Toggle Hide Group 8 ⌃⇧8 – Logic Pro X keyboard command of the day

Logic Pro X keyboard command of the day. #LogicProX @StudioIntern1

  Toggle Hide Group 8    ⌃⇧8

Shows/hides all channel strips and tracks that are in Group 8.

Using numbers for groups makes sense, but doesn’t really help. When you look at the group setting in the mixer you can see both the number and the name (if specified) which helps a whole bunch.

Using groups to control sends to things like reverb and delay makes a lot of sense.

One very important thing to know about is the “group clutch”. In earlier versions of Logic ‘group clutch’ was used to describe temporarily disabling group controls so a single channel could be altered without affecting the entire group. Press the clutch in to disengage, release the clutch to engage. I have read about “clutch buttons” in mixer windows, but have never seen one. The important command is

Enable/Disable Groups ⇧G

which does the trick. The group indicators dim when they are disabled. Very few people use clutches these days. Clutch was changed to Enable/Disable in Logic Pro X. My keyboard cover has the right key sequence – ⇧G – but calls it ‘Group Clutch’.

The Control Surface manual still describes group clutch. The Mackie Control uses the ‘CONTROL’ keep to engage the clutch. Hold down ‘CONTROL’ while changing a setting on a member of a group.

Groups inspector – Logic Pro X:

You use the Groups inspector to define the behavior of each Mixer group. The Groups inspector appears in the Track inspector when one or more groups have been created, and it can be opened as a floating window as well. It contains the following settings:

 

⇧ SHIFT  –  ⌃ CONTROL  –  ⌥ OPTION  –  ⌘ COMMAND

Show/Hide Transport Float – Logic Pro X keyboard command of the day

Logic Pro X keyboard command of the day. #LogicProX @StudioIntern1

  Show/Hide Transport Float

 I use the floating transport window in my screenset 3 – mixer window and select plugins (usually meters).

My X-Touch sitting at my left side provides transport controls as well. I like having the jog wheel to move around in tracks.

 

⇧ SHIFT  –  ⌃ CONTROL  –  ⌥ OPTION  –  ⌘ COMMAND

New Multi-Instrument – Logic Pro X keyboard command of the day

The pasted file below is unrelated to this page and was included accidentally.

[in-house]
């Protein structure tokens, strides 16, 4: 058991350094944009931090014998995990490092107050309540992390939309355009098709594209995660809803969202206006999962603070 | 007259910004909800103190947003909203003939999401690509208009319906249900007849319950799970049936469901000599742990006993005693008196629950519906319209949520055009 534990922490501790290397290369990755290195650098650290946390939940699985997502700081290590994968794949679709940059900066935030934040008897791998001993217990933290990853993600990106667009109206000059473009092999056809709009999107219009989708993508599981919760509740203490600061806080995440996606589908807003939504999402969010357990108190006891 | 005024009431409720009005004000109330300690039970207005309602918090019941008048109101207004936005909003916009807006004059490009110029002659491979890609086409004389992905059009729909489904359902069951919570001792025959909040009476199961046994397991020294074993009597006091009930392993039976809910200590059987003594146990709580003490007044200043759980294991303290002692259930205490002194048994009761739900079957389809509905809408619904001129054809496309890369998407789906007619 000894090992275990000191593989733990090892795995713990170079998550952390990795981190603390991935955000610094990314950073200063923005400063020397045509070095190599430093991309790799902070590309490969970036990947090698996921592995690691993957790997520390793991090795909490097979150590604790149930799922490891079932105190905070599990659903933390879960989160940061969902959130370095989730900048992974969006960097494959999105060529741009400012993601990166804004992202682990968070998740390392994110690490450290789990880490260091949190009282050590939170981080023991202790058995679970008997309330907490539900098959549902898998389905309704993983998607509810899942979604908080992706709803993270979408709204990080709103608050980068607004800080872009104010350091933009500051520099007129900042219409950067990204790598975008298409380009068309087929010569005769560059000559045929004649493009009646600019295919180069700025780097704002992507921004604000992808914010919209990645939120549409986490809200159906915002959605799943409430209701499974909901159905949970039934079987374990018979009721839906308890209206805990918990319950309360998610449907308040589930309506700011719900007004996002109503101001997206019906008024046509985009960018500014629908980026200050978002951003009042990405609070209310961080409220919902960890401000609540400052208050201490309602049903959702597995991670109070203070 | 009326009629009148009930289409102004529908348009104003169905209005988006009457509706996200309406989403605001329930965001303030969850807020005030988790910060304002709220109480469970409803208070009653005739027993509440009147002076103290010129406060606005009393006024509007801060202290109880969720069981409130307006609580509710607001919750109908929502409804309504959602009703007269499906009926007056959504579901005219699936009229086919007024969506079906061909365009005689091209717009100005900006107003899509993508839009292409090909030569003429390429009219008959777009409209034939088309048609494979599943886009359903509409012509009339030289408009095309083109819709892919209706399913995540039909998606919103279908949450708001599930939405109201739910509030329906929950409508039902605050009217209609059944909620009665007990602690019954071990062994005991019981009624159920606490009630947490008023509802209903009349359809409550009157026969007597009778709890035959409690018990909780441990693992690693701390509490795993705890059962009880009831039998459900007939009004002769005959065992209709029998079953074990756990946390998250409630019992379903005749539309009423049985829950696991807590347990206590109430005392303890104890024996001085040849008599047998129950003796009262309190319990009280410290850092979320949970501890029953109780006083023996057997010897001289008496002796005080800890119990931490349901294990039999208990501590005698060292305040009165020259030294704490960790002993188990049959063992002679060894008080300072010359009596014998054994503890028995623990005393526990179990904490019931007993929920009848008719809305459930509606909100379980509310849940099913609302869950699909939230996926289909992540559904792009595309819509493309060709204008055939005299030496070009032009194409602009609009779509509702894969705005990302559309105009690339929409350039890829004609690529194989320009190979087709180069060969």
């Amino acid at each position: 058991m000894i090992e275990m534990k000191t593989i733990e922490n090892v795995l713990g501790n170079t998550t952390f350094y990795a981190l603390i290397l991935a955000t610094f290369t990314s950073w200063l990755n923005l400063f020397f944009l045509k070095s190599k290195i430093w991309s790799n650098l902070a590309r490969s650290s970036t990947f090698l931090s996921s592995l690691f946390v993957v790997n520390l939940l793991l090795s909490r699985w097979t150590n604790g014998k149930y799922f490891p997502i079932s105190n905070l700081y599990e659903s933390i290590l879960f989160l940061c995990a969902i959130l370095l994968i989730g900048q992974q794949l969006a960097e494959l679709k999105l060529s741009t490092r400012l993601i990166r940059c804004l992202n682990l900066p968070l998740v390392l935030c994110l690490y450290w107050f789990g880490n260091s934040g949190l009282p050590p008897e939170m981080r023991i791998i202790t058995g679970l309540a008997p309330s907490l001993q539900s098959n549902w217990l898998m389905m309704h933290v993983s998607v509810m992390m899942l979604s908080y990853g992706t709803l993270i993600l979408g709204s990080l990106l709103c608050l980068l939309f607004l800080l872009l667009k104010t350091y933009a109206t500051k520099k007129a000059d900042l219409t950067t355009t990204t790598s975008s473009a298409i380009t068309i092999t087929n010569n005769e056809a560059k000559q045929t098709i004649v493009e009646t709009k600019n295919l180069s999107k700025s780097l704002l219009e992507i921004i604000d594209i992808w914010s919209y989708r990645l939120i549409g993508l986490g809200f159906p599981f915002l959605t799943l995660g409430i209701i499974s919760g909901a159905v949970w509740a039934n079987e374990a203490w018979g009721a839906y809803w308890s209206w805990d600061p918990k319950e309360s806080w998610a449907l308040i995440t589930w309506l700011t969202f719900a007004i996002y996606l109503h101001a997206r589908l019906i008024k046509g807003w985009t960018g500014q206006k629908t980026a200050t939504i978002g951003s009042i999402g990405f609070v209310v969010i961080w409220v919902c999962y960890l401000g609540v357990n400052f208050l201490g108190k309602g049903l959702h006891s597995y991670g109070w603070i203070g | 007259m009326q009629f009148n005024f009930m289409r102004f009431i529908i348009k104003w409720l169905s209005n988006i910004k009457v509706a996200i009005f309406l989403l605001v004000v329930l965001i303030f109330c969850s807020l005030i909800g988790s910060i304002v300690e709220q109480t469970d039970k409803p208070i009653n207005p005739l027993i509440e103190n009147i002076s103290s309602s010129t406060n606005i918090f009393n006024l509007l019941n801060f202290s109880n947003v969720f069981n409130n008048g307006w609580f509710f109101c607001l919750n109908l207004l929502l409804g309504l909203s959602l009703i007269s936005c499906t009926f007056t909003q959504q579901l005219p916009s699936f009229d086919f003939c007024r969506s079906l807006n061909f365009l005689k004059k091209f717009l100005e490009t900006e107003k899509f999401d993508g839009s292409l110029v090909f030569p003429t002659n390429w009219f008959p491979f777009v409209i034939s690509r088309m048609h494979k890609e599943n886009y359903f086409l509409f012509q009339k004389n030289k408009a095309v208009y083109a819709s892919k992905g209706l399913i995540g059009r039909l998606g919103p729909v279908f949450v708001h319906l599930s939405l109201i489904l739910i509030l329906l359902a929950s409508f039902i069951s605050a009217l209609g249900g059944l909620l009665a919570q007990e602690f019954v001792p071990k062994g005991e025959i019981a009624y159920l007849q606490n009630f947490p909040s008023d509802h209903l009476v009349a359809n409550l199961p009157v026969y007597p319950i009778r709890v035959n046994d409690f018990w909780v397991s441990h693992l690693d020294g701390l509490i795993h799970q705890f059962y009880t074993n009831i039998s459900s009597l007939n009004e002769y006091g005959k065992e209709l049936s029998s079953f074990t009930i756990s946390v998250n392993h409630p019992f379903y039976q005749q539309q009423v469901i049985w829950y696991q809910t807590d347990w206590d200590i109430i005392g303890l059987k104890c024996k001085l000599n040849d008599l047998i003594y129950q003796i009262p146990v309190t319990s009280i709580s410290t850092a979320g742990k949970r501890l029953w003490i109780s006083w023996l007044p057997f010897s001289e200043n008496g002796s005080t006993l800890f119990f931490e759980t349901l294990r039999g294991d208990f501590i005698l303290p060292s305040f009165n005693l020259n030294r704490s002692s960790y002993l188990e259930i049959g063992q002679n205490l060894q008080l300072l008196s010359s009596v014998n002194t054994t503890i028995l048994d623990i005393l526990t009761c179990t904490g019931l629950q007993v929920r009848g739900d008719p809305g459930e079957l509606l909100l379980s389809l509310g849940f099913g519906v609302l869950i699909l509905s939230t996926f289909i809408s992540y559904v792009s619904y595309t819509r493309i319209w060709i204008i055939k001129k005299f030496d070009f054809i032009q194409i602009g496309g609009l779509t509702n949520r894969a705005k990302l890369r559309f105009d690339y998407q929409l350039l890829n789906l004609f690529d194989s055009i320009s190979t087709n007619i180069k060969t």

Logic Pro X keyboard command of the day. #LogicProX @StudioIntern1

  New Multi-Instrument

Located in the ‘New’ menu in the environment window. These days I only have one ‘real’ MIDI instrument, my PX330 digital piano. It is multi-timbral. I might find a use for working in the environment sometime.

 

⇧ SHIFT  –  ⌃ CONTROL  –  ⌥ OPTION  –  ⌘ COMMAND

Remove Groove Template from List – Logic Pro X keyboard command of the day

Logic Pro X keyboard command of the day. #LogicProX @StudioIntern1

  Remove Groove Template from List

 For the composer in you. 

Create groove templates – Logic Pro X:

You can create quantization grids, called groove templates, based on the rhythms of audio or MIDI regions. You can use groove templates to capture the subtle timing deviations that give a region its “feel” and apply that feel to other audio or MIDI regions. You can even take the feel of an audio region and apply it to a MIDI region—helping a MIDI clavinet part to sit well with a funk guitar Apple Loop, for example.

You can also select multiple regions to create a groove template, and all of them will contribute their transients or notes to the new groove template. When there are multiple transients or MIDI notes around the same musical position, however, only the first will be evaluated for the groove template.

⇧ SHIFT  –  ⌃ CONTROL  –  ⌥ OPTION  –  ⌘ COMMAND

Pack Folder – Logic Pro X keyboard command of the day

Logic Pro X keyboard command of the day. #LogicProX @StudioIntern1

  Pack Folder

Folders overview – Logic Pro X:

A folder is a region that can contain other regions, similar to a folder in the Finder that can contain different files. You can edit a folder in many of the same ways you edit a MIDI region.

A folder can be thought of as an arrangement within an arrangement. A folder can contain as many tracks (with their regions) as needed. When a folder is closed, it looks like a MIDI region in the Tracks area:

It took me a long time to figure out the difference between folders and track stacks.

 

⇧ SHIFT  –  ⌃ CONTROL  –  ⌥ OPTION  –  ⌘ COMMAND

Show/Hide All Inactive Track Alternatives – Logic Pro X keyboard command of the day

Logic Pro X keyboard command of the day. #LogicProX @StudioIntern1